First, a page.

Janet Burrows-Tapia, a vice president of development for the Wolper Organization, was found murdered in her Highland Park home on July 22. She was 39.
Burrows-Tapia, who was four months pregnant, was shot, police said.
A Los Angeles Police Dept. spokesman stated that although there were signs of forced entry, the motive for the slaying remains unknown.
A native of Glenview, Ill., she graduated in 1981 from the U of Illinois at Champagne-Urbana. She immediately began working as an actress and earned her Equity card the following year.
Beginning in 1982, she appeared in more than 35 Equity productions in various cities including plays such as “School for Wives” and “Company of Wayward Saints” in Chicago and “They’re Playing Our Song” in Minneapolis.
She was also part of Shakespeare in the Park in Louisville, Ky., performing in “Twelfth Night,” “Hamlet” and “Much Ado About Nothing.”
In the late 1980s, she relocated to Los Angeles where she found work as a reader for various film companies, including ICM and Interscope Prods. She then became assistant to director-producer Mel Damski.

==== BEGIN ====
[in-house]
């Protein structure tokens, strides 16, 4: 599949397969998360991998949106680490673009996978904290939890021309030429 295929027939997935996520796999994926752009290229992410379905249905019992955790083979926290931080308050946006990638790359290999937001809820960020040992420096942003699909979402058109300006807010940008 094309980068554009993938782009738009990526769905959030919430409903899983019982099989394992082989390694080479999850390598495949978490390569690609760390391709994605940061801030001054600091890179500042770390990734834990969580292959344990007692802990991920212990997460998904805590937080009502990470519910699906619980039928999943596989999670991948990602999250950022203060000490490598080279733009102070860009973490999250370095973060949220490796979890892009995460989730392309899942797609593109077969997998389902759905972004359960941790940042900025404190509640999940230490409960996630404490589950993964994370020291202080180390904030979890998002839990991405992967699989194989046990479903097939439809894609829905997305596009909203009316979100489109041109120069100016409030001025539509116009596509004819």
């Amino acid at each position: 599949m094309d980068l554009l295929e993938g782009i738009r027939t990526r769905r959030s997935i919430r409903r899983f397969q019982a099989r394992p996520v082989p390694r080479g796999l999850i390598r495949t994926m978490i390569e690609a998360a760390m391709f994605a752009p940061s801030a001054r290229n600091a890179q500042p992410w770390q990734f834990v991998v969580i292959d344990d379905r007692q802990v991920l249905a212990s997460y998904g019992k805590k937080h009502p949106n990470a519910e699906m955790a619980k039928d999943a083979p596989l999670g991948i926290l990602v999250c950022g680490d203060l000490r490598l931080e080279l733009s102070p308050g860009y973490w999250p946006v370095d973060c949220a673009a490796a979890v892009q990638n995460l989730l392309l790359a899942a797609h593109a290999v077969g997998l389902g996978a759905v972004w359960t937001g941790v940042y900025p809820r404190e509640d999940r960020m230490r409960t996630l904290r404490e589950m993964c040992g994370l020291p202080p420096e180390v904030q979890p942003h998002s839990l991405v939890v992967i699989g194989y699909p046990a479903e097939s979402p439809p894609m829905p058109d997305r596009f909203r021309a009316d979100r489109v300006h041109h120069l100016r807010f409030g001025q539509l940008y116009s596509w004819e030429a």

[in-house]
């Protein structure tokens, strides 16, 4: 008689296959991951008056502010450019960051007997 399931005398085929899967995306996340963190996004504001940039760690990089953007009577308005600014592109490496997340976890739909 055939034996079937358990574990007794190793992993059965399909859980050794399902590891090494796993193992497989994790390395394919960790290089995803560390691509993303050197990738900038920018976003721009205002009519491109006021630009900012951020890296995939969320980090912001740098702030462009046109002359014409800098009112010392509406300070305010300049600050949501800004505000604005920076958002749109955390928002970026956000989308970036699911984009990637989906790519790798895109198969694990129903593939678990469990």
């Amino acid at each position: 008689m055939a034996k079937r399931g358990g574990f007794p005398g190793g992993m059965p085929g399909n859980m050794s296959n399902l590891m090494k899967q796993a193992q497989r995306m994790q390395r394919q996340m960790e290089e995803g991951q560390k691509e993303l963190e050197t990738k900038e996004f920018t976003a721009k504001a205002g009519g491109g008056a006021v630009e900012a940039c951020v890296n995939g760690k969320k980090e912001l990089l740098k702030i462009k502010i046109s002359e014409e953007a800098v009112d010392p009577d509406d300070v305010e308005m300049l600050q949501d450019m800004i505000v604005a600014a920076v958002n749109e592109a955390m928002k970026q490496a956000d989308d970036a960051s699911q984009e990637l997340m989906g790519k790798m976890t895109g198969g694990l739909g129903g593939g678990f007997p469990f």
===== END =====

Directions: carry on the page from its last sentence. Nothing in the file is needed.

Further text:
In 1993, she was named director of development for Davis Entertainment and helped develop TV movies and miniseries including “Asteroid,” “The Last Outlaw,” “Miracle at Midnight,” “Long Last Love” and “The Joan and Melissa Rivers Story.”
She joined the Wolper Organization in 1996 as vice president of development, where she developed “A Will of Their Own” and “Mists of Avalon.”
She is survived by her husband, Ed Tapia, a television producer, a sister and a nephew.
In lieu of flowers, family suggests donations in Burrows-Tapia’s name be made to a charity of the donor’s choice.